Why I Stopped Using Canola Oil (and Some non-GMO Alternatives)

(Last Updated On: June 11, 2013)

Oil – an essential ingredient to have in the kitchen. For a long time I have been using canola oil. It is cheap. Easy to find. It doesn’t throw off the flavor off what you are cooking. However recently I decided to stop using canola oil. The main reason being the high likelihood that the canola oil I was buying was produced from Round Up Ready GMO Canola. According to the Non-GMO Project, 90% of the U.S. canola crop is genetically modified (in 2011). Canada also grows a lot of canola, but after watching the documentary “The Future of Food” I would not trust any canola grown in Canada.

So What’s the Big Deal?
Whenever I can I want to avoid consuming a product that I can be 90% sure contains genetically modified ingredients. I believe that these ingredients are not good for our health, even in the face of the government and the developers that claim that GM products are safe. GM crops are so much apart of our diet nowadays it’s quite the challenge to completely avoid them. In the case of canola oil, it’s easy to switch over to another type of cooking oil.

Canola Oil Alternatives
First off you can avoid GMO oils if you purchase imported European oils. Europe does not allow GMOs. Two different types of cooking oil I have been using lately are grape seed oil and sunflower oil (from Europe just to be safe). Neither of these come from GM crop sources.

Grape Seed Oil

I wanted to try grape seed oil after I saw Robert Irvine use it extensively on the show, Restaurant Impossible. This oil has a delicate flavor that is perfect when you don’t want your oil to overpower. The flavor is slightly nutty without overwhelming the flavor of say a salad dressing. It has a high smoke point of 421 degrees, making it a good for frying, sauteing, or any high heat cooking.

In the cholesterol battle, grape seed oil is on your side. It provides good cholesterol and is low in saturated fats. I also have to mention that it does contain some antioxidants. It is a source of Linoleic acid (Om-6) I would consider it a healthy oil option (of course still don’t go overboard with it).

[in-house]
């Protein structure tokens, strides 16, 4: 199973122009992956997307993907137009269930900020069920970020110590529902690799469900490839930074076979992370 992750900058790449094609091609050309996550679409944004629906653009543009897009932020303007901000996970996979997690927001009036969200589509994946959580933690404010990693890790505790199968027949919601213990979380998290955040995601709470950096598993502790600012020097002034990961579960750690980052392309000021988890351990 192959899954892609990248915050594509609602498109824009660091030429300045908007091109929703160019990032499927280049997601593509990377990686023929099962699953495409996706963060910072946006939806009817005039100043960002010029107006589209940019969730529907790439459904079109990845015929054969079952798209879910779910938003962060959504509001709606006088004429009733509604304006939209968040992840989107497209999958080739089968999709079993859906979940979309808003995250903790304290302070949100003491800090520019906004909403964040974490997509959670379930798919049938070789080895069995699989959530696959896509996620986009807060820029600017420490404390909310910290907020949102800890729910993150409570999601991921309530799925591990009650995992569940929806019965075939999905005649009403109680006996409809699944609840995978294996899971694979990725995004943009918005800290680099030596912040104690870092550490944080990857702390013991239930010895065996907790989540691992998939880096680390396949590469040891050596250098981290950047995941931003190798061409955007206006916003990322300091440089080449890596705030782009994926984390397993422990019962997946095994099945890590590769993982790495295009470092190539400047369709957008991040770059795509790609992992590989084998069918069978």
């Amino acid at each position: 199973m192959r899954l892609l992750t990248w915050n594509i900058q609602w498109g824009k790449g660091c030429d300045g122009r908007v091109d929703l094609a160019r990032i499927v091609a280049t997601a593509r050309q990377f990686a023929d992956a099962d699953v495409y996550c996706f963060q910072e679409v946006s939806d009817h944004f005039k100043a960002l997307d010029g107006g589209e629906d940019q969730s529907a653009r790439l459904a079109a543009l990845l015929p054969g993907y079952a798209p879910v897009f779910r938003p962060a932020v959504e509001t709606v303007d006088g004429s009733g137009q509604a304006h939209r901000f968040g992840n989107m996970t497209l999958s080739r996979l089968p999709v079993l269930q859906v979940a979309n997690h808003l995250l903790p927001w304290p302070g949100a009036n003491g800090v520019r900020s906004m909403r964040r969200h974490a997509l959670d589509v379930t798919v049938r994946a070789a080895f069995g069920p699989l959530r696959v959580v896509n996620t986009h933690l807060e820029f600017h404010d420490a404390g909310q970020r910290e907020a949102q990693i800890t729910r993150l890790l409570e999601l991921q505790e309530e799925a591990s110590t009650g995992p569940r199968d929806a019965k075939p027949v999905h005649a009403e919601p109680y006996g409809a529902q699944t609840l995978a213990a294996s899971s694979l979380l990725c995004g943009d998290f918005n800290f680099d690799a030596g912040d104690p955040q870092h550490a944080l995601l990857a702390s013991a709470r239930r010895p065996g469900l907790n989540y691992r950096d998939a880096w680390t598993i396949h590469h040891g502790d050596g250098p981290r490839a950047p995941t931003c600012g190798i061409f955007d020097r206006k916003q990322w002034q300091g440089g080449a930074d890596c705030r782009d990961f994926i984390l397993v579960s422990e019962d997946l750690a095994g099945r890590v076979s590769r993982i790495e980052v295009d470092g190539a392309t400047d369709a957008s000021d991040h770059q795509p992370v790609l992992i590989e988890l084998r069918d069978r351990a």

Below you will find a video on the making of grape seed oil. Sorry that the quality isn’t the best.

Sunflower Oil

The last time I bought this oil I got it at Trader Joe’s for a reasonable price. The oil was from the Ukraine (they don’t allow GMOs). Refind sunflower oils have an even higher smoke point than grape seed coming in at 450 degrees! While I don’t think it’s as healthy as grape seed oil, sunflower oil does contain it’s share of vitamin E and is low in saturated fat, although the types of fats can vary depending on what variety of sunflower(s) are being used. Again consume in moderation.

Here is another video – this one shows sunflower seeds being pressed for oil.

5 Replies to “Why I Stopped Using Canola Oil (and Some non-GMO Alternatives)”

  1. Hi Eric! So glad you’re making folks aware of GMOs in your blog—more attention needs to be paid to this across the board, so I applaud you. I use imported Olive Oil and Coconut Oil extensively in my cooking— the latter for high-temp needs. Both are incredible from a health standpoint!

    What are your thoughts—or experience—with those?


  2. Eric another reason not to eat canola oil is that it is not made out of a food product. same as cottonseed oil which is in a lot of processed consumables.

  3. Eric Samuelson says:

    Thanks for the comment, I am glad you agree. I do also use olive oil. It’s always been a standard part of our pantry. I have tried using coconut oil yet.

  4. Eric Samuelson says:

    Thanks for the comment. I am definitely against cotton seed oil as well.

  5. […] grape seed oil, sunflower seed oil, or rice bran oil. All of these are neutral in flavor and are non-GMO oils. In the past I might have used canola oil but a lot of canola oil available is from genetically […]

Comments are closed.